Drug abuse symptoms in young people manifest emotionally, mentally, and physically. Here are 10 of the most common signs of drug use in young adults:

  • Academic problems: failing exams, skipping classes, or dropping out of classes or out of college altogether as a result of substance use
  • Emotional ups and downs: extreme mood swings and sudden outbursts of anger, caused by the effects of drugs on the brain
  • Depression and/or anxiety: an increase in the intensity of underlying symptoms of mental health issues, such as suicidal thoughts and feelings of hopelessness and worthlessness
  • Loss of concentration and motivation: lack of focus and dedication regarding life goals and pursuits that used to be important to them
  • Problems with money: asking parents or friends for money without explanation, even if they have a part- or full-time job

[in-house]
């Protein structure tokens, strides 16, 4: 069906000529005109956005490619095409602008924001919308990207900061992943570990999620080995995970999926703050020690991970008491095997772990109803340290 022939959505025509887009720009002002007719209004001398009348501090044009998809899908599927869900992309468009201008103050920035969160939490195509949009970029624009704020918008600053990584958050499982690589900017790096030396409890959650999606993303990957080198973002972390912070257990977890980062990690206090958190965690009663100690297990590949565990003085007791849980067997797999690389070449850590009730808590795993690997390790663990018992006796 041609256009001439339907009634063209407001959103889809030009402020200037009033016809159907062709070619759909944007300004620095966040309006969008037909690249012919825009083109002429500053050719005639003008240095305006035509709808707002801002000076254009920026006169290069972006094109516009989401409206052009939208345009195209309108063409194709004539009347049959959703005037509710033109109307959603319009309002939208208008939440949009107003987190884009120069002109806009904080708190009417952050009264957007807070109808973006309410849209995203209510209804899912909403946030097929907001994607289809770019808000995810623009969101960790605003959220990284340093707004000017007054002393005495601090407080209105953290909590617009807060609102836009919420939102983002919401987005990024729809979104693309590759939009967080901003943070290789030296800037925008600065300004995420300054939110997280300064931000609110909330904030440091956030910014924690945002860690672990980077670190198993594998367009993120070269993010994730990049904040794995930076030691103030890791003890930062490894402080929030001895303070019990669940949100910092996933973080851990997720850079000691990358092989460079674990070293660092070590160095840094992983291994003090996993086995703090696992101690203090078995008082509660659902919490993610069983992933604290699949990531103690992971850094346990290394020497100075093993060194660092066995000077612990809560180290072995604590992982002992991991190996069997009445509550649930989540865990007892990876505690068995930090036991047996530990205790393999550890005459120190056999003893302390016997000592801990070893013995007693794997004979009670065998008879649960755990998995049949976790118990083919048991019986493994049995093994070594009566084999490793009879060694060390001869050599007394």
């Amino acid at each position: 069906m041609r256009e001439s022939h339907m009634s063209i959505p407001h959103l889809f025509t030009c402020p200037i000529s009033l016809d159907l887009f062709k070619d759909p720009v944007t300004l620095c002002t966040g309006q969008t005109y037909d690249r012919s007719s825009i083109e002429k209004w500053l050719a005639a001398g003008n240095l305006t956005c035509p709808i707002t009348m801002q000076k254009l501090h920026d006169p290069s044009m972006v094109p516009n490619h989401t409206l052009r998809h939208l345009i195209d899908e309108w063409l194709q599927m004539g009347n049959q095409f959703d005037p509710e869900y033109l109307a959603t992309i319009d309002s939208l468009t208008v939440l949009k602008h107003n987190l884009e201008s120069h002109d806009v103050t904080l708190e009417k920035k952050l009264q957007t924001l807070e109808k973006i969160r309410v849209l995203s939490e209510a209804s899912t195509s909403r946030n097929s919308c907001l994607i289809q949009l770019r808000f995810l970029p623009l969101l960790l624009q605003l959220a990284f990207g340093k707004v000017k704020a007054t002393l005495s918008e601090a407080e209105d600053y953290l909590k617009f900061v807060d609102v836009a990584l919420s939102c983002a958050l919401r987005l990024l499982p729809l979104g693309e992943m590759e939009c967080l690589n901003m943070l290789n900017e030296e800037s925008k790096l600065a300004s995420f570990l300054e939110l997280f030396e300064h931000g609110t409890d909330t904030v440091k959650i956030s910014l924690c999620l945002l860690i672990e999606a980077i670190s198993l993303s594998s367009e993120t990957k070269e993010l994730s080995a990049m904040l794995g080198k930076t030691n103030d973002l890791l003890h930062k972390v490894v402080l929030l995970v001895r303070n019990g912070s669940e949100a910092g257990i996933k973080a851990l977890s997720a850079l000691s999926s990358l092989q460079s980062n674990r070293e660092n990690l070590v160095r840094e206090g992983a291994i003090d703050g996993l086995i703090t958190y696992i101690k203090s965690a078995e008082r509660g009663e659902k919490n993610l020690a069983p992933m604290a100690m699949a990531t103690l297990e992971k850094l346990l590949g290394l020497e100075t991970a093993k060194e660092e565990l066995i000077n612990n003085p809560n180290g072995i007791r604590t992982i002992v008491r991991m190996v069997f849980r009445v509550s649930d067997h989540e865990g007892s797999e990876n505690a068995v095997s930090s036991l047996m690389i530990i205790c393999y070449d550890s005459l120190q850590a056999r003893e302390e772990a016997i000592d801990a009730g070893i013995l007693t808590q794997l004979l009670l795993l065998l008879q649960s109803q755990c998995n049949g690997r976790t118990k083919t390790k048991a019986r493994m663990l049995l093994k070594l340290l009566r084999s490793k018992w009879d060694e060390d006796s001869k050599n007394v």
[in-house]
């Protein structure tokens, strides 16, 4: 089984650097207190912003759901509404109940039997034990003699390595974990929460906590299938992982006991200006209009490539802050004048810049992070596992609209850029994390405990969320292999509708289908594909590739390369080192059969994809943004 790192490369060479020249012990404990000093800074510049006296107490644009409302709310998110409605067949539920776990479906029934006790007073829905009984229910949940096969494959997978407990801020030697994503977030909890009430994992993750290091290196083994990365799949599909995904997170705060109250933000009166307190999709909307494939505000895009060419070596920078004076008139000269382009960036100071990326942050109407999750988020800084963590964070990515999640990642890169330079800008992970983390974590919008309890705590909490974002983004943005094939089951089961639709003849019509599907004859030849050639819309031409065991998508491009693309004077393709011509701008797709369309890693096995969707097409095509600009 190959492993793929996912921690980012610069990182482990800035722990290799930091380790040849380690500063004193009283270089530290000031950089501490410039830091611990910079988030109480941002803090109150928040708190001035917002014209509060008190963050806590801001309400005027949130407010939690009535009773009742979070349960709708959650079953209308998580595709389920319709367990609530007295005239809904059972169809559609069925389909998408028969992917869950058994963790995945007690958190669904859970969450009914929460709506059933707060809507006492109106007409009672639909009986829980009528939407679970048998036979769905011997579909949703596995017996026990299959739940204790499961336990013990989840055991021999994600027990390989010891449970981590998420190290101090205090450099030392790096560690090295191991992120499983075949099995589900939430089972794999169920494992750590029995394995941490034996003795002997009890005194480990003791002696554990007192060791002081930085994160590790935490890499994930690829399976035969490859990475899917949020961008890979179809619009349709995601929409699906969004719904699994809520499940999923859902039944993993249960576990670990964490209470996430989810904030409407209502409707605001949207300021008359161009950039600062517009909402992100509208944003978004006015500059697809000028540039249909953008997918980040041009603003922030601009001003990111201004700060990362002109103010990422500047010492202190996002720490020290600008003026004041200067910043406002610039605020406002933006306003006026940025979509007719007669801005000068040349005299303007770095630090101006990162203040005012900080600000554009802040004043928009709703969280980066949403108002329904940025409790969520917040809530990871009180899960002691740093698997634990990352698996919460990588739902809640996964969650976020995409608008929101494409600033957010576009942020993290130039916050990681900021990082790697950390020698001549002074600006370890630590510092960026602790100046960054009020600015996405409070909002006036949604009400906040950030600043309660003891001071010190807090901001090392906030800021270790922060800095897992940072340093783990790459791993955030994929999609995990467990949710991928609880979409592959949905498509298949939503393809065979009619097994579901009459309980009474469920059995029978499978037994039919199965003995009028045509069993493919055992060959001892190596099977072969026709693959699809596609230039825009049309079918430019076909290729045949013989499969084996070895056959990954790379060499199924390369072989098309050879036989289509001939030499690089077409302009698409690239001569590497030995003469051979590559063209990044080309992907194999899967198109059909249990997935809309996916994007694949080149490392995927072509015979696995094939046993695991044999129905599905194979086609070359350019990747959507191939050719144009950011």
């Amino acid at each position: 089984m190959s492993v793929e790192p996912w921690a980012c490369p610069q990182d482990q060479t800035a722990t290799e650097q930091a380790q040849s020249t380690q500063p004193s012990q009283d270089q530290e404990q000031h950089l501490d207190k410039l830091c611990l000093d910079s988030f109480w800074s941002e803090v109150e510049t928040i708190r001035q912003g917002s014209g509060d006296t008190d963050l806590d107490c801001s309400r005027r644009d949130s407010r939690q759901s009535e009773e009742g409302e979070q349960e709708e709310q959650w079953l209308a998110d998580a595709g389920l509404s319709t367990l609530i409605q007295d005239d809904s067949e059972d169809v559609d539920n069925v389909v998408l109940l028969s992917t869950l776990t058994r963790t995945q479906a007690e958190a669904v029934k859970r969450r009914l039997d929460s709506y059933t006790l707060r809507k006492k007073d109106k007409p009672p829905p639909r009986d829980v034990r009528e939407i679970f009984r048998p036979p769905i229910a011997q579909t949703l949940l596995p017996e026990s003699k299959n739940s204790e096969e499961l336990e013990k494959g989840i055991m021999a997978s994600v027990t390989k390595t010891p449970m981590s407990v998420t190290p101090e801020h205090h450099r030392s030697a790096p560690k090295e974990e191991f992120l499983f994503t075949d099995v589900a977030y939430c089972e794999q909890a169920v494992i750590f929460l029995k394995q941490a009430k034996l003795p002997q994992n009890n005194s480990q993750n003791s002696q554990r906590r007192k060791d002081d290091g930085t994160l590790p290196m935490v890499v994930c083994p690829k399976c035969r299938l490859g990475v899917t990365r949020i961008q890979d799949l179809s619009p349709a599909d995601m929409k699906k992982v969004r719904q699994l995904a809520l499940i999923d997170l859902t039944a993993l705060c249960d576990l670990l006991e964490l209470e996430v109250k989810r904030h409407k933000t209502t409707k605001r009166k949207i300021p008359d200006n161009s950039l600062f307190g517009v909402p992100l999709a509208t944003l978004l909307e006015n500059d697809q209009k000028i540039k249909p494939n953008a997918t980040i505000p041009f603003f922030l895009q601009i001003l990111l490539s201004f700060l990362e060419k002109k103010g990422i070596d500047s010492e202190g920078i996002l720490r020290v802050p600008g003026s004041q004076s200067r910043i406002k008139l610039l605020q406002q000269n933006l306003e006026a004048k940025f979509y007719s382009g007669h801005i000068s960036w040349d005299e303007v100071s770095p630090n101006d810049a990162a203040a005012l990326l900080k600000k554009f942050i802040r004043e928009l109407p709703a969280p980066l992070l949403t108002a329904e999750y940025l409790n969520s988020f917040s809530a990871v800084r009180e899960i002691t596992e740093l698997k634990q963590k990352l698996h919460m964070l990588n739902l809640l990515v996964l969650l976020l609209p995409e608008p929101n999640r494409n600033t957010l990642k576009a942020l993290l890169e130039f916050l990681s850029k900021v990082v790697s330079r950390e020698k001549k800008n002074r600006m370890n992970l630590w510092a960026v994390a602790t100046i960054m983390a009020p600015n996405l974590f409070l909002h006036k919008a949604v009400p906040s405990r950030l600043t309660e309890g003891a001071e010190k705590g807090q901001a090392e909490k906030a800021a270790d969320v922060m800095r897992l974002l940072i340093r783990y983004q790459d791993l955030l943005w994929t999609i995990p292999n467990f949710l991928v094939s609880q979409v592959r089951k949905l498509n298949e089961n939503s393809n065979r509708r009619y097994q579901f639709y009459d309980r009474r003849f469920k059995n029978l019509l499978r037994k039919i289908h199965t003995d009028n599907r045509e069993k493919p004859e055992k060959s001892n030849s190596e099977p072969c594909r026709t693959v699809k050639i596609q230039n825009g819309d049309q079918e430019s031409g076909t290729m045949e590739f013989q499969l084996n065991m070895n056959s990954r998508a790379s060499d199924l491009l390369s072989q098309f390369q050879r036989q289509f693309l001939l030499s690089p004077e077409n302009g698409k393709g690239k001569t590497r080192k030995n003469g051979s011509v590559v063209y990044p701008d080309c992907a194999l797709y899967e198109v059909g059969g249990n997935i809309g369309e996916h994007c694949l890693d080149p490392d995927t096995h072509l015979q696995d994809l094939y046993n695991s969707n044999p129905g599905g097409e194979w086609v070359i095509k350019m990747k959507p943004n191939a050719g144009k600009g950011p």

• Sleeping issues: oversleeping or falling asleep in class or at work, due to drug use or insomnia at night
  • Withdrawal from family: difficult to contact by phone, elusive and distant in person
  • New friends: developing a new friend group of peers who are also abusing drugs
  • Unhealthy physical appearance: poor grooming, sallow skin, dark circles under the eyes, weight loss or gain
  • Reckless behavior: unprotected sex, abusing others (emotionally, physically, or verbally), and risky behavior that leads to trouble with the law, such as vandalism, stealing, and driving under the influence of drugs or alcohol.

Underlying Causes of Drug Abuse

Why do so many young adults abuse drugs?

The culture of partying among young adults contributes to the statistics on illicit drug use. Young people may use drugs as a way of fitting in or coping with social anxiety. In addition, young adults may begin using stimulants in an attempt to perform better at sports, academics, or work.